Bitcoin blockchain-centric P2P Fintech firm Circle has now added support for bitcoin buying and selling in several European countries beyond the UK.
Six months after bitcoin exchange and services firm Circle saw an electronic money license granted by the British government, the company is pushing on to other countries in Europe.
Users from sixteen countries including the likes of Belgium, France, Germany, Italy and Spain will now be able to link their Euro-based credit and debit cards. Notably, there are no fees for buying bitcoin with debit cards, making Circle stand out in a growing list of global digital currency exchanges extending support to Europe.
Furthermore, 9 out of the 16 countries will enable its users to hold Euros, as well as bitcoin, in their Circle accounts. A complete list of supported countries can be found here.
The feature comes during the days following the European Central Bank pushed for tighter controls on bitcoin across the European Union, urging its members to explicitly state that the cryptocurrency cannot be considered a legal currency, or money.
Earlier this year in April 2016, Circle was granted an electronic money license by Financial Conduct Authority, Britain’s primary financial regulator. The official license was in itself a milestone for the bitcoin industry. With it, US-based Circle enabled US and UK consumers to transmit value in sterling pound or U.S. dollars, over the bitcoin blockchain.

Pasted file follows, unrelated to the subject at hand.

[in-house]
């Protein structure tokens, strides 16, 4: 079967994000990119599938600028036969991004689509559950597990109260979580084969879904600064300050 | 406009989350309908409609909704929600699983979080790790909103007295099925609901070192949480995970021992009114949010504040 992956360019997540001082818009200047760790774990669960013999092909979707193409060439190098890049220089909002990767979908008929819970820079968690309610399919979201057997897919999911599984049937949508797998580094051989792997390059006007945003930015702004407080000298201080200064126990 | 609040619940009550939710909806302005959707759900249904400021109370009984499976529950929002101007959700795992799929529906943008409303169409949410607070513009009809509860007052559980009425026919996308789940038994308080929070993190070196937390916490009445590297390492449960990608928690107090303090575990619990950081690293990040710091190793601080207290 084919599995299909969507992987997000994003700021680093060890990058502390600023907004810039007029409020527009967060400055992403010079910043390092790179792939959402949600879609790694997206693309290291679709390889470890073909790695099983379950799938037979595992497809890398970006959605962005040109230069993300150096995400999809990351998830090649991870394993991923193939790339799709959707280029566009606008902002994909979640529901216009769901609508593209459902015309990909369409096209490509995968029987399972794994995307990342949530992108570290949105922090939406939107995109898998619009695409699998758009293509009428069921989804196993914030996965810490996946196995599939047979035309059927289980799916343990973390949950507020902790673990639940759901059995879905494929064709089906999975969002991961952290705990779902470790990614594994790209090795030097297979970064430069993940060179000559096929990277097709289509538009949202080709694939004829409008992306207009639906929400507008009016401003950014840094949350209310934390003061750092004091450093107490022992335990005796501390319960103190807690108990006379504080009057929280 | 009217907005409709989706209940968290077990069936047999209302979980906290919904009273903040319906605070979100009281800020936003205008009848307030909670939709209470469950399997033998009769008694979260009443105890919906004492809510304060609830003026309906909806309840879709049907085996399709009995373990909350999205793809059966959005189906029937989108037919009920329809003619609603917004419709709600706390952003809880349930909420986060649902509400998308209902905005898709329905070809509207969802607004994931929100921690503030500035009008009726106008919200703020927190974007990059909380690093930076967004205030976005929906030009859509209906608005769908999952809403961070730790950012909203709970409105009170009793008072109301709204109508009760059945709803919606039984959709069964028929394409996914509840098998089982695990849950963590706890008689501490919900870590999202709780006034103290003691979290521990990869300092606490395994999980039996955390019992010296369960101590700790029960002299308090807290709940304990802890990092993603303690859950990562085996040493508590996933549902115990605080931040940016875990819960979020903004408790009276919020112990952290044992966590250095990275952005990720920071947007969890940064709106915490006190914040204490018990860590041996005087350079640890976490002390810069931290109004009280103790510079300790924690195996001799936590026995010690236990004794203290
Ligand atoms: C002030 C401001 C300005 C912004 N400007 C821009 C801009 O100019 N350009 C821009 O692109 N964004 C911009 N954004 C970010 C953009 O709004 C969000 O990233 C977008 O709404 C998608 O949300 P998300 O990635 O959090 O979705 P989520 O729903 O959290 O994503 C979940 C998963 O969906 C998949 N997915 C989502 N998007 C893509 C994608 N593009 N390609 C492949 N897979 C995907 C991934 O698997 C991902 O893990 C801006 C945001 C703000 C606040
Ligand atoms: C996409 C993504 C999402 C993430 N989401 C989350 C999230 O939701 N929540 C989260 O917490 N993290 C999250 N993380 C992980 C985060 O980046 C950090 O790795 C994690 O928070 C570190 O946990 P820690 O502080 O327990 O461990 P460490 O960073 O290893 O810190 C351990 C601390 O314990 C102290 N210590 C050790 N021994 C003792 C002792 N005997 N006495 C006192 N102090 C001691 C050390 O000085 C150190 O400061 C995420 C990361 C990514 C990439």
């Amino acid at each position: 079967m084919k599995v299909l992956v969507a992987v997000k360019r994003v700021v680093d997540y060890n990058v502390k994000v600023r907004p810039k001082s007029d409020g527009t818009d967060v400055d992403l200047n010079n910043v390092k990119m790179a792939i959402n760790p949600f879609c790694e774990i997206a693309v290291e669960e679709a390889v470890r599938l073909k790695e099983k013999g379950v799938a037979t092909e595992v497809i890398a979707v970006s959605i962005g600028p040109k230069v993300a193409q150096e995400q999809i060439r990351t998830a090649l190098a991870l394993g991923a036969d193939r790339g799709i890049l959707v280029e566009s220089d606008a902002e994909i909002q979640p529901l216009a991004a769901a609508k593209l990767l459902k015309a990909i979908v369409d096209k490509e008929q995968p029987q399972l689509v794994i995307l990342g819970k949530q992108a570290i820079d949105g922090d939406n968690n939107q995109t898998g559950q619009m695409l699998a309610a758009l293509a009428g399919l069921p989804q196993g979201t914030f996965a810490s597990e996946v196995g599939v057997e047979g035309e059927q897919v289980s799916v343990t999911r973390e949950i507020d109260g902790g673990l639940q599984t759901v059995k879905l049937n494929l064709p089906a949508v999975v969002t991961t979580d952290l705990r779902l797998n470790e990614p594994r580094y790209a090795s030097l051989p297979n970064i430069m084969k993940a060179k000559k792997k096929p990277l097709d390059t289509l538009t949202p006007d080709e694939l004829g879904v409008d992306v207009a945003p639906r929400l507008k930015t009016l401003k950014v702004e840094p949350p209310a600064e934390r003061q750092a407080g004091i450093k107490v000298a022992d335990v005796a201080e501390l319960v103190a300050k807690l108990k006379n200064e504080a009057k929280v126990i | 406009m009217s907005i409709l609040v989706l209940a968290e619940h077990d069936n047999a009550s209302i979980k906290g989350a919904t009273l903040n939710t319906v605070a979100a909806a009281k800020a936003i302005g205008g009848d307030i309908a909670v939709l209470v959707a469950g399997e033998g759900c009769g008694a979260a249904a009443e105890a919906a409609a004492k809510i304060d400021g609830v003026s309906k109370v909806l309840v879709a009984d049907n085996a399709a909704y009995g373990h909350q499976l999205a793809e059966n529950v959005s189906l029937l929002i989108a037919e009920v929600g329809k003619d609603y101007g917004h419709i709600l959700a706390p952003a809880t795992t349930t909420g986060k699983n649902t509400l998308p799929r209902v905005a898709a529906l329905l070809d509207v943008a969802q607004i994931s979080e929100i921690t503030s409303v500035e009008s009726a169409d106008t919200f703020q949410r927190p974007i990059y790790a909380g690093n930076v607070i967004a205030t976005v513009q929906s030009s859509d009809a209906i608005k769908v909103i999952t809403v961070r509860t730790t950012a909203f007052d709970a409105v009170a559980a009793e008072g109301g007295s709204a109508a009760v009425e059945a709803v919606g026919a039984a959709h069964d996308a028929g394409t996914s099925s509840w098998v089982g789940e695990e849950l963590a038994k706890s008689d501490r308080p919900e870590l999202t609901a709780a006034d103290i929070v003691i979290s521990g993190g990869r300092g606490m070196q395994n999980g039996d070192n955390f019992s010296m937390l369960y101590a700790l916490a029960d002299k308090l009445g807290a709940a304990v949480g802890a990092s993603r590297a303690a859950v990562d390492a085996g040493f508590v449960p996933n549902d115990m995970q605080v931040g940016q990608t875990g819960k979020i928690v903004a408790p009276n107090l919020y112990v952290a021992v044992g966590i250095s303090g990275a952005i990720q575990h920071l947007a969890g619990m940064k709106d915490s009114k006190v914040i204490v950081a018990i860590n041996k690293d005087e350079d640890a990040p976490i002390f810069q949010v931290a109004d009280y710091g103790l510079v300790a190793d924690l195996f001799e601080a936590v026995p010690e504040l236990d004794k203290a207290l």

Incidentally, Circle was also the first bitcoin company to receive the state of New York’s first-ever BitLicense, in November 2015. The well-funded Fintech startup continues to advocate for the development of public blockchains over the frenzied rush among the financial industry to develop private, permissioned blockchain solutions.
In an earlier blog, Circle’s co-founders stated:
We’d be thrilled if everyone in the world enjoyed Circle, but people benefit most if Circle is part of an open global network of value exchange with thousands of other software providers, online services, and financial institutions who are connecting to and innovating on public blockchains.
Circle’s global expansion plan received a boost in mid-2016, when the bitcoin startup completed a $60 million round of funding in China.